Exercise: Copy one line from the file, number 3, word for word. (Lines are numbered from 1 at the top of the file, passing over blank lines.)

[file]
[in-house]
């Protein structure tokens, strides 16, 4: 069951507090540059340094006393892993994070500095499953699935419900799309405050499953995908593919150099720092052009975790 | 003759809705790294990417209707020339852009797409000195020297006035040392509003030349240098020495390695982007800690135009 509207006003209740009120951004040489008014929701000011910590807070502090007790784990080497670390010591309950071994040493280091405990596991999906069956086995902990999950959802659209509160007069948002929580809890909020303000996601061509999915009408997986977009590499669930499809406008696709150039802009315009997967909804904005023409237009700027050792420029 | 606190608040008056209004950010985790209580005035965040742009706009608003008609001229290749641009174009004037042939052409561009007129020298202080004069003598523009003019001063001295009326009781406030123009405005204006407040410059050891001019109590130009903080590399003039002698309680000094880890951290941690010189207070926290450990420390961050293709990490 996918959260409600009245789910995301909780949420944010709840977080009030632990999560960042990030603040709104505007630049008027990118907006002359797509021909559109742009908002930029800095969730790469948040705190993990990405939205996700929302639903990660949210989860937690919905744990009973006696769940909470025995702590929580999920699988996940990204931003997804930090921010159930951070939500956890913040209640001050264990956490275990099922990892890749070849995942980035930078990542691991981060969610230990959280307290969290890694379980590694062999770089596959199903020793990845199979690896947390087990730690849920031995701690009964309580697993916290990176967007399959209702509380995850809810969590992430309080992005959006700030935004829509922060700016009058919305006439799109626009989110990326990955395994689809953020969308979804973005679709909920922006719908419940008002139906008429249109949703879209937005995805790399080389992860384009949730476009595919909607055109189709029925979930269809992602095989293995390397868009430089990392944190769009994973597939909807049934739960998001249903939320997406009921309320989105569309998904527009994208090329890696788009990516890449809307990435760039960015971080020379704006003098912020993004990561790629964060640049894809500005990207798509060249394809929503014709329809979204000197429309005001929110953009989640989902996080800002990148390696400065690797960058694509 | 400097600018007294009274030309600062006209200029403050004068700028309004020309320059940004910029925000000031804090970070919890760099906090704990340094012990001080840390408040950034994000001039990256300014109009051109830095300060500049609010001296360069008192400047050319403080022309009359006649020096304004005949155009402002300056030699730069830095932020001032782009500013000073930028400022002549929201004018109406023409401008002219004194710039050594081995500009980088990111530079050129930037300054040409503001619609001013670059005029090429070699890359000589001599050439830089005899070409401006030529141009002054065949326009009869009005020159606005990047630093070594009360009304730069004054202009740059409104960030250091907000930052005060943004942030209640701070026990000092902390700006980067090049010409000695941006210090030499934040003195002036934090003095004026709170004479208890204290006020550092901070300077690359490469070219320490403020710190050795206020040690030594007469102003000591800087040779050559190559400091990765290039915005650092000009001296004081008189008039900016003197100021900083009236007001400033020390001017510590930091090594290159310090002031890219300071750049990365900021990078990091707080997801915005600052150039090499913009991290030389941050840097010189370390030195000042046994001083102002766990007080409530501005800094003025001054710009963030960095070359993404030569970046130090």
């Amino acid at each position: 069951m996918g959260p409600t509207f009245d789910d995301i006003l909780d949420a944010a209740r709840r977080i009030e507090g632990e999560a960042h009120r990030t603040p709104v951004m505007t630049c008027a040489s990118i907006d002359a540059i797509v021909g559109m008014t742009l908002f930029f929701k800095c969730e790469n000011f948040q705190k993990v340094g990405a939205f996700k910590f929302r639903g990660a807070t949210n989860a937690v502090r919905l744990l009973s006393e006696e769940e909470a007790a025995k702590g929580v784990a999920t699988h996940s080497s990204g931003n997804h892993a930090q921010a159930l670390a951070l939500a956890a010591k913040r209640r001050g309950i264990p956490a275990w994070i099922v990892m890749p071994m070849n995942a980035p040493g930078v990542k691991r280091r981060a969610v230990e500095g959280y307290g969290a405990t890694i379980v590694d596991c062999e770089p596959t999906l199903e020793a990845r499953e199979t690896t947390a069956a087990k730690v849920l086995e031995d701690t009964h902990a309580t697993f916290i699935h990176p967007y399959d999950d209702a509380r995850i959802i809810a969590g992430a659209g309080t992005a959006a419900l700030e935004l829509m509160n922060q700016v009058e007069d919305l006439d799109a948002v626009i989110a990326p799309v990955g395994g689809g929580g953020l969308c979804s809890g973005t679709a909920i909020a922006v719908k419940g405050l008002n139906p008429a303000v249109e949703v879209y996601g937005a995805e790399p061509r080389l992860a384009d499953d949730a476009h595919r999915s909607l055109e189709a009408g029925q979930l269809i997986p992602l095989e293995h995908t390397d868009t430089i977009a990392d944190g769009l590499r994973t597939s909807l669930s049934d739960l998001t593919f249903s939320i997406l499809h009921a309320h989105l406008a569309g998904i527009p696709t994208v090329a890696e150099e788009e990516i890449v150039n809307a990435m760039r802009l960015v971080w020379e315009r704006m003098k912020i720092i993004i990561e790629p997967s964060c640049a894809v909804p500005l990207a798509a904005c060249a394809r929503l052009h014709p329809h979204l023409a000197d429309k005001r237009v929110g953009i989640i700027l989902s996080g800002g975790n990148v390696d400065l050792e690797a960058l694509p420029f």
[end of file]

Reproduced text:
């Amino acid at each position: 069951m996918g959260p409600t509207f009245d789910d995301i006003l909780d949420a944010a209740r709840r977080i009030e507090g632990e999560a960042h009120r990030t603040p709104v951004m505007t630049c008027a040489s990118i907006d002359a540059i797509v021909g559109m008014t742009l908002f930029f929701k800095c969730e790469n000011f948040q705190k993990v340094g990405a939205f996700k910590f929302r639903g990660a807070t949210n989860a937690v502090r919905l744990l009973s006393e006696e769940e909470a007790a025995k702590g929580v784990a999920t699988h996940s080497s990204g931003n997804h892993a930090q921010a159930l670390a951070l939500a956890a010591k913040r209640r001050g309950i264990p956490a275990w994070i099922v990892m890749p071994m070849n995942a980035p040493g930078v990542k691991r280091r981060a969610v230990e500095g959280y307290g969290a405990t890694i379980v590694d596991c062999e770089p596959t999906l199903e020793a990845r499953e199979t690896t947390a069956a087990k730690v849920l086995e031995d701690t009964h902990a309580t697993f916290i699935h990176p967007y399959d999950d209702a509380r995850i959802i809810a969590g992430a659209g309080t992005a959006a419900l700030e935004l829509m509160n922060q700016v009058e007069d919305l006439d799109a948002v626009i989110a990326p799309v990955g395994g689809g929580g953020l969308c979804s809890g973005t679709a909920i909020a922006v719908k419940g405050l008002n139906p008429a303000v249109e949703v879209y996601g937005a995805e790399p061509r080389l992860a384009d499953d949730a476009h595919r999915s909607l055109e189709a009408g029925q979930l269809i997986p992602l095989e293995h995908t390397d868009t430089i977009a990392d944190g769009l590499r994973t597939s909807l669930s049934d739960l998001t593919f249903s939320i997406l499809h009921a309320h989105l406008a569309g998904i527009p696709t994208v090329a890696e150099e788009e990516i890449v150039n809307a990435m760039r802009l960015v971080w020379e315009r704006m003098k912020i720092i993004i990561e790629p997967s964060c640049a894809v909804p500005l990207a798509a904005c060249a394809r929503l052009h014709p329809h979204l023409a000197d429309k005001r237009v929110g953009i989640i700027l989902s996080g800002g975790n990148v390696d400065l050792e690797a960058l694509p420029f």